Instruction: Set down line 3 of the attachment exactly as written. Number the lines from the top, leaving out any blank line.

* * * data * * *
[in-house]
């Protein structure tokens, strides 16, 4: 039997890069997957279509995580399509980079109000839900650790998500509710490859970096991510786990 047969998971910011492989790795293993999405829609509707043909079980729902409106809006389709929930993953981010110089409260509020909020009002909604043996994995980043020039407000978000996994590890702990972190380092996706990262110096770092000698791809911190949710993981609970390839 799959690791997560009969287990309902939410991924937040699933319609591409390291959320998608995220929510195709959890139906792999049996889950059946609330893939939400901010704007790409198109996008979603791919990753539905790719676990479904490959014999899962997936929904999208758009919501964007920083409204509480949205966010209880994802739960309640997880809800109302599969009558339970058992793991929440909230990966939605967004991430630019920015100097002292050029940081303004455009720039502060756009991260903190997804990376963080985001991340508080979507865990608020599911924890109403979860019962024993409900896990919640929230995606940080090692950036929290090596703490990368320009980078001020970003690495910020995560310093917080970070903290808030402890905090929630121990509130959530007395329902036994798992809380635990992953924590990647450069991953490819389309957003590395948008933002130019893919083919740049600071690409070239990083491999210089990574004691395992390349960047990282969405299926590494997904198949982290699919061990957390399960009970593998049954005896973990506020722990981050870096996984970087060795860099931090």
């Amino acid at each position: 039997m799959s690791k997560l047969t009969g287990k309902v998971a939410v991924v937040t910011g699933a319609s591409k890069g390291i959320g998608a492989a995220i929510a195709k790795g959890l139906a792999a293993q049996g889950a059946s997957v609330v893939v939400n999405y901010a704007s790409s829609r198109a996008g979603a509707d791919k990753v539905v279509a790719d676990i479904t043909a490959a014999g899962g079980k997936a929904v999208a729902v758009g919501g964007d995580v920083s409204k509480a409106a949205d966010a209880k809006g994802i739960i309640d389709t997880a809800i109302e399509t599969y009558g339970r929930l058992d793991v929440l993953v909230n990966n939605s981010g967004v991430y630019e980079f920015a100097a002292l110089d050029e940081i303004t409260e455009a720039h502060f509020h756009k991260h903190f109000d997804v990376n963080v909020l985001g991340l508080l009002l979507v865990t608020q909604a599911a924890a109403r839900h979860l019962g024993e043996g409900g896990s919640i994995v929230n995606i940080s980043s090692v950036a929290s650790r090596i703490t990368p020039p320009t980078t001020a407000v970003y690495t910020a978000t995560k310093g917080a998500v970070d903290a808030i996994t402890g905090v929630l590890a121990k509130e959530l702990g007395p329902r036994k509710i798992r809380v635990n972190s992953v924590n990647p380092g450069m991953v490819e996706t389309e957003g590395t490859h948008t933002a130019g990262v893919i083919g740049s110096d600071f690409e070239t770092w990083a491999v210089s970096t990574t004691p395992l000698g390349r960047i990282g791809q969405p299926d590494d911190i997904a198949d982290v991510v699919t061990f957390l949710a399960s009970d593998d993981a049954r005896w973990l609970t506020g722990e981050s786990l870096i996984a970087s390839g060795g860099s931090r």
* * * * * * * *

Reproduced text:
């Amino acid at each position: 039997m799959s690791k997560l047969t009969g287990k309902v998971a939410v991924v937040t910011g699933a319609s591409k890069g390291i959320g998608a492989a995220i929510a195709k790795g959890l139906a792999a293993q049996g889950a059946s997957v609330v893939v939400n999405y901010a704007s790409s829609r198109a996008g979603a509707d791919k990753v539905v279509a790719d676990i479904t043909a490959a014999g899962g079980k997936a929904v999208a729902v758009g919501g964007d995580v920083s409204k509480a409106a949205d966010a209880k809006g994802i739960i309640d389709t997880a809800i109302e399509t599969y009558g339970r929930l058992d793991v929440l993953v909230n990966n939605s981010g967004v991430y630019e980079f920015a100097a002292l110089d050029e940081i303004t409260e455009a720039h502060f509020h756009k991260h903190f109000d997804v990376n963080v909020l985001g991340l508080l009002l979507v865990t608020q909604a599911a924890a109403r839900h979860l019962g024993e043996g409900g896990s919640i994995v929230n995606i940080s980043s090692v950036a929290s650790r090596i703490t990368p020039p320009t980078t001020a407000v970003y690495t910020a978000t995560k310093g917080a998500v970070d903290a808030i996994t402890g905090v929630l590890a121990k509130e959530l702990g007395p329902r036994k509710i798992r809380v635990n972190s992953v924590n990647p380092g450069m991953v490819e996706t389309e957003g590395t490859h948008t933002a130019g990262v893919i083919g740049s110096d600071f690409e070239t770092w990083a491999v210089s970096t990574t004691p395992l000698g390349r960047i990282g791809q969405p299926d590494d911190i997904a198949d982290v991510v699919t061990f957390l949710a399960s009970d593998d993981a049954r005896w973990l609970t506020g722990e981050s786990l870096i996984a970087s390839g060795g860099s931090r």